Should Engineers Embrace Data Science?
Increased adoption of machine learning and AI in design and simulation will require a higher level of understanding by engineers.
Partner Content News
Partner Content Resources
March 9, 2020
Demand for data scientists is expanding as more companies embrace artificial intelligence (AI) and machine learning in their design processes. This shift has meant that engineers need a greater grasp of data science concepts in order to effectively integrate these technologies into the products they design, as well as their own processes. Engineers can benefit from training in this specialty to better take advantage of the technology.
“Hiring deep learning engineers can be a challenge, as the field has only recently become so big,” says Leslie Nooteboom, CDO and co-founder of Humanising Autonomy. “The level of expertise required depends on the application. If the engineer will have to develop new model architectures, it will require several years of experience. If the engineer will need to retrain existing models with new data, less seniority is required. On the design engineer side, an understanding of the deep learning development process and its limitations is the least they should be capable of.”
While data scientists bring a wealth of expertise to an organization that is integrating AI into its operations, these scientists lack the domain expertise needed to understand which data is most valuable and where to best apply data analytics to solve a given problem. Systems and software engineers must work closely with them to ensure the success of these projects. To do so, however, they need a better understanding of data science and how it can improve their designs.
In addition, deep learning and AI can enable more efficient integration of computationally expensive component models into system simulation models by replacing these component models with high-fidelity response surface models (RSMs) or functional mock-up units (FMUs). Other potential applications include the analysis of complex computational fluid dynamics (CFD) images to locate specific features such as turbulence, or the evaluation of a high number of different designs for feasibility.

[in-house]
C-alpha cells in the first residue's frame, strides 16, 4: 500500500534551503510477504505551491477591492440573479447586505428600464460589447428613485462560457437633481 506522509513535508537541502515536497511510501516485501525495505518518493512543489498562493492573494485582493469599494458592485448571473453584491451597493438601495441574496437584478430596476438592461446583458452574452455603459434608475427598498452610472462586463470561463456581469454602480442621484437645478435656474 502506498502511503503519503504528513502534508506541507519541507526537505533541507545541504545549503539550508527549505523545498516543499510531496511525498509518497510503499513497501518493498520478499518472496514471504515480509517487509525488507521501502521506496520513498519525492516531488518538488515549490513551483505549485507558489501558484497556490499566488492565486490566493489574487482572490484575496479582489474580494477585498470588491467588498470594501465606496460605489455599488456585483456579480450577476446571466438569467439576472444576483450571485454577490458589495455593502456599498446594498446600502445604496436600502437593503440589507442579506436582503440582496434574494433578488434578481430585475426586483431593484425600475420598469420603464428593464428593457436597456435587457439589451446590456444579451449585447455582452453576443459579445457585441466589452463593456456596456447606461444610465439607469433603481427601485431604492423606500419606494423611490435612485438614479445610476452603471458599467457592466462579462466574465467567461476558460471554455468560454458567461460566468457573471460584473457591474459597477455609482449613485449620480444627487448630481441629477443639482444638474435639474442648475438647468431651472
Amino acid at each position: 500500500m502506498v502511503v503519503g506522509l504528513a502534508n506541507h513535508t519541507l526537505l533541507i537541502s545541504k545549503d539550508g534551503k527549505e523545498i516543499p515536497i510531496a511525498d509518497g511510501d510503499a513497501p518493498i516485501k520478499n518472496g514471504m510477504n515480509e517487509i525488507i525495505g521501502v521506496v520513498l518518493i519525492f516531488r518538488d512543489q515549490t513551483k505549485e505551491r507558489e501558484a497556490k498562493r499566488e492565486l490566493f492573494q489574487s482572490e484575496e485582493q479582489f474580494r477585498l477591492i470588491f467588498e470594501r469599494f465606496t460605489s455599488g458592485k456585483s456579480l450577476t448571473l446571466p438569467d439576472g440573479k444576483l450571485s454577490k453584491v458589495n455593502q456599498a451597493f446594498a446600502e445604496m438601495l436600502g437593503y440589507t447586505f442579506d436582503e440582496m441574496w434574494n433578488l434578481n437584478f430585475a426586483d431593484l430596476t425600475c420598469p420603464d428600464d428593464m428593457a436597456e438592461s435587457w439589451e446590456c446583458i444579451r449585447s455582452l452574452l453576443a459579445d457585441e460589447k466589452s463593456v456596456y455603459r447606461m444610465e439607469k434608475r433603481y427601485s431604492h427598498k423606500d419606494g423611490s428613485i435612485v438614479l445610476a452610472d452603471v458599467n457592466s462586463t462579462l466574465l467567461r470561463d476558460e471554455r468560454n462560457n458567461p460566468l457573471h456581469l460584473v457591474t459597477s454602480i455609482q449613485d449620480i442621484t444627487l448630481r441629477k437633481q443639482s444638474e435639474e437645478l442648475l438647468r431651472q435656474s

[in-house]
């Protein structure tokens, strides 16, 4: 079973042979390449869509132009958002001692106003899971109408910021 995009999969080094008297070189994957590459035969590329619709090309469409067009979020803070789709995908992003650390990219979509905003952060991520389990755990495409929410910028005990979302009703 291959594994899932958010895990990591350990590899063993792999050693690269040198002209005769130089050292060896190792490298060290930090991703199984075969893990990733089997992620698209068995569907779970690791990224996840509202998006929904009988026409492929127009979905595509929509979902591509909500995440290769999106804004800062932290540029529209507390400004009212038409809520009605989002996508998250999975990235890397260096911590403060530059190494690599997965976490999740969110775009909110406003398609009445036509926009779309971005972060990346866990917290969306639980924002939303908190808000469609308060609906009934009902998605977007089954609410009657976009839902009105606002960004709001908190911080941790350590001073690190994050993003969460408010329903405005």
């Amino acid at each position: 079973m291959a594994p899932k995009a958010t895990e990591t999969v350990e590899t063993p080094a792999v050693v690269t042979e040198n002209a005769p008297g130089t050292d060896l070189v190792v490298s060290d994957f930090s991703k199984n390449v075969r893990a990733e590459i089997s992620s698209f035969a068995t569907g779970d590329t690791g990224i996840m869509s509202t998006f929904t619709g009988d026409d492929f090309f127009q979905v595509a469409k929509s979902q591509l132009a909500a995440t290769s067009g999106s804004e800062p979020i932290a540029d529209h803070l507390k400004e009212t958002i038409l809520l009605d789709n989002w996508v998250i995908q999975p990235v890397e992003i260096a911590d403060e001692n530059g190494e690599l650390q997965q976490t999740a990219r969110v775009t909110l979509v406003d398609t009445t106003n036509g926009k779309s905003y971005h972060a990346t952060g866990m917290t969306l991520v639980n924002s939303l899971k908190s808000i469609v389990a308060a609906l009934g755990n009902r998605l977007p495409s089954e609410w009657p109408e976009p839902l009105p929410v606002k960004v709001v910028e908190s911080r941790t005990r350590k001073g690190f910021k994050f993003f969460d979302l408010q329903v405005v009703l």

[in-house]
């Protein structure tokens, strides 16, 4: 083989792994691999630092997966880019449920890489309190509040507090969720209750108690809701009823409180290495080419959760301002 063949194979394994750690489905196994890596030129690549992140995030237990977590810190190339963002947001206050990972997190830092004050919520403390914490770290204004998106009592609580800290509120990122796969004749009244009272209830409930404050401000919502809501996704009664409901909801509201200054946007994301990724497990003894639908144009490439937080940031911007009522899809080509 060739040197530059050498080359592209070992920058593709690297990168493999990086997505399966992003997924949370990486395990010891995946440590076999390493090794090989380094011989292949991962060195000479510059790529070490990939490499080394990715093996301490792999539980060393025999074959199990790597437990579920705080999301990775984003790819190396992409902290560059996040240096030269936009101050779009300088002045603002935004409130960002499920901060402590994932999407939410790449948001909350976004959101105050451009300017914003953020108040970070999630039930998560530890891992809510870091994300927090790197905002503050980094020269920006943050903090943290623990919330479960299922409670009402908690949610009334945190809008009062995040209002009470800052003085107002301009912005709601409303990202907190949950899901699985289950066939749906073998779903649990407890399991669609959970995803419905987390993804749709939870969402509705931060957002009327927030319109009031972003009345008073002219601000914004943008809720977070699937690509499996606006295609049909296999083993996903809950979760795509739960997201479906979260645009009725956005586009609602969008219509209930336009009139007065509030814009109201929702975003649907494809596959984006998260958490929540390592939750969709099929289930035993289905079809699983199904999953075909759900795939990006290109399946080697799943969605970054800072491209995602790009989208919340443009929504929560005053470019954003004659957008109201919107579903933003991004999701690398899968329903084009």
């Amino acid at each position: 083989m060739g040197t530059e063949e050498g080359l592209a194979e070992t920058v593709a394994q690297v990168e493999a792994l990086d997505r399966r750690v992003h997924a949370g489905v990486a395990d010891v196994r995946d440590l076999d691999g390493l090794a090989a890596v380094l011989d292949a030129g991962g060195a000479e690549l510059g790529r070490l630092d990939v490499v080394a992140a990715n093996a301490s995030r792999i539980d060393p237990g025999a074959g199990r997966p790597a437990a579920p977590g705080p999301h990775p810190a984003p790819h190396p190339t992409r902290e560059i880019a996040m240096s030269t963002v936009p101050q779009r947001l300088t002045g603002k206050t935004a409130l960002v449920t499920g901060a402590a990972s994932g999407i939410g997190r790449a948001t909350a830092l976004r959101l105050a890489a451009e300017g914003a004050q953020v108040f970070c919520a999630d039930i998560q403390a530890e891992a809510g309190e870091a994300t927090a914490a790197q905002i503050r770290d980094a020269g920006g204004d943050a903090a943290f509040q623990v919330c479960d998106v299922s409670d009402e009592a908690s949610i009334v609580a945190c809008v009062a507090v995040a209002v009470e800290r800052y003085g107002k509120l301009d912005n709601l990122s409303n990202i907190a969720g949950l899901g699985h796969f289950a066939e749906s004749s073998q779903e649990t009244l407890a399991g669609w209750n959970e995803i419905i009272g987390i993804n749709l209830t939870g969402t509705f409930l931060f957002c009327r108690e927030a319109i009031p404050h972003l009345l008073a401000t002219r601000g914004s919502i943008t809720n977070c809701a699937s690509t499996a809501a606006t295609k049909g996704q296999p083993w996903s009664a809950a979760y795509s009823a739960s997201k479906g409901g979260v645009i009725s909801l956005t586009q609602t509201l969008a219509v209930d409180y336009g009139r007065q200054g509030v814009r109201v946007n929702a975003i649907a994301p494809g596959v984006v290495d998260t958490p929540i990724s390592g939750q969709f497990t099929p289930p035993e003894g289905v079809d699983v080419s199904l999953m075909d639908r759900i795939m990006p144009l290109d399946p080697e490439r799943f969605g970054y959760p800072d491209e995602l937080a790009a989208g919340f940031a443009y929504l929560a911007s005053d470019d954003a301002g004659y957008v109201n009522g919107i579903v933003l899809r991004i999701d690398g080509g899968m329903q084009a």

In many organizations, however, the data science and engineering teams are heavily siloed. This can make it difficult to address some of the requirements in building a data-driven product. While data scientists can build the proper machine learning models, they not have a full view of the elements needed to build the model—what raw data will be required, what problems need solved, and how the model fits within the desired user experience.
Predictive Maintenance: Marrying Data Science and Engineering
One of the areas that has shown early promise when it comes to marrying engineering and data science is in the realm of predictive maintenance. Equipment downtime is an increasingly costly problem, so designers and manufacturers are looking for ways to better anticipate product failures and address them in advance.
AI and machine learning are excellent tools for these applications. By analyzing existing failure data, and incorporate data from large numbers of failure simulations, predictive maintenance tools can be developed that can issue alerts when conditions indicate an imminent failure. As more data is collected, these tools can become even more accurate and reliable.
At MathWorks, the company is building tools that can help both data scientists and engineers utilize artificial intelligence to create predictive maintenance applications, says Philipp Wallner, industry manager at MathWorks.
While some companies are hiring data scientists to do this work, others are attempting to train engineers on these same tools. In some organizations, the engineers and data scientists have to work more closely together to ensure success in these development projects.
“What we’ve seen as a successful approach is the engineers doing the pre-work like getting the data into MATLAB, and then running different machine learning algorithms over that data and checking plausibility,” Wallner says. “This is where the domain experts are better suited, because of their background.”
MathWorks offers training for engineers to help them better understand the data science capabilities in the tools. “We have customers that haven’t hired any data scientists, and are still successful with predictive maintenance applications,” Wallner says. “However, the most successful are the companies in which the engineers and data scientists are working together.”
“There are a lot of different ways to implement AI techniques, but most of them are targeted at data scientists—people who have a good or very deep mathematical or statistics background,” Wallner continues. “What we see in our industry, is that it is not only important that data scientists can work with the tool they use to implement AI applications, but it is also important that domain experts or engineers (who have a good understanding of the equipment itself) are able to work with those tools. That’s why we are trying to create an environment that helps engineers as well as data scientists to do AI.”
Engineers also need access to the compute power required for these analytics tasks. NVIDIA announced its NVIDIA-Powered Data Science Workstation specification last year. “Data science is one of the fastest growing fields of computer science and impacts every industry,” said NVIDIA founder and CEO Jensen Huang when the specification was announced. “Enterprises are eager to unlock the value of their business data using machine learning and are hiring—at an unprecedented rate—data scientists who require powerful workstations architected specifically for their needs.”
To learn more about deep learning and data science in the engineering sphere, visit NVIDIA’s GTC 2020 conference (now an online event).